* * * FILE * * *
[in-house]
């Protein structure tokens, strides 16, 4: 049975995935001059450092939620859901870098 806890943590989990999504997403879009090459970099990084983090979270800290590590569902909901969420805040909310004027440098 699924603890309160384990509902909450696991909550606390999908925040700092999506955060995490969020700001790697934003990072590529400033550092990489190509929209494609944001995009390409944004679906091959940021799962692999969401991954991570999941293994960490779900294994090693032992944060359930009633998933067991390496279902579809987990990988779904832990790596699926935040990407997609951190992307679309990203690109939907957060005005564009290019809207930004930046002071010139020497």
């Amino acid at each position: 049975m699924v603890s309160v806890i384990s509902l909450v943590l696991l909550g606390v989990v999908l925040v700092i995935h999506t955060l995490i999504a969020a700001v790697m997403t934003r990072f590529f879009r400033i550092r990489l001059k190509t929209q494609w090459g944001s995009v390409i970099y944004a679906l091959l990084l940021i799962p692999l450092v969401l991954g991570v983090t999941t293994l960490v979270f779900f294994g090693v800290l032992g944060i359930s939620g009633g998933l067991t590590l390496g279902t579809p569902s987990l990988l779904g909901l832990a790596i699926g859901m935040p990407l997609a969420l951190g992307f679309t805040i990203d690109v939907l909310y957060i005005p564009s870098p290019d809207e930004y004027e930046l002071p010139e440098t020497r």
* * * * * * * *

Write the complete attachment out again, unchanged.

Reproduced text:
[in-house]
């Protein structure tokens, strides 16, 4: 049975995935001059450092939620859901870098 806890943590989990999504997403879009090459970099990084983090979270800290590590569902909901969420805040909310004027440098 699924603890309160384990509902909450696991909550606390999908925040700092999506955060995490969020700001790697934003990072590529400033550092990489190509929209494609944001995009390409944004679906091959940021799962692999969401991954991570999941293994960490779900294994090693032992944060359930009633998933067991390496279902579809987990990988779904832990790596699926935040990407997609951190992307679309990203690109939907957060005005564009290019809207930004930046002071010139020497």
């Amino acid at each position: 049975m699924v603890s309160v806890i384990s509902l909450v943590l696991l909550g606390v989990v999908l925040v700092i995935h999506t955060l995490i999504a969020a700001v790697m997403t934003r990072f590529f879009r400033i550092r990489l001059k190509t929209q494609w090459g944001s995009v390409i970099y944004a679906l091959l990084l940021i799962p692999l450092v969401l991954g991570v983090t999941t293994l960490v979270f779900f294994g090693v800290l032992g944060i359930s939620g009633g998933l067991t590590l390496g279902t579809p569902s987990l990988l779904g909901l832990a790596i699926g859901m935040p990407l997609a969420l951190g992307f679309t805040i990203d690109v939907l909310y957060i005005p564009s870098p290019d809207e930004y004027e930046l002071p010139e440098t020497r």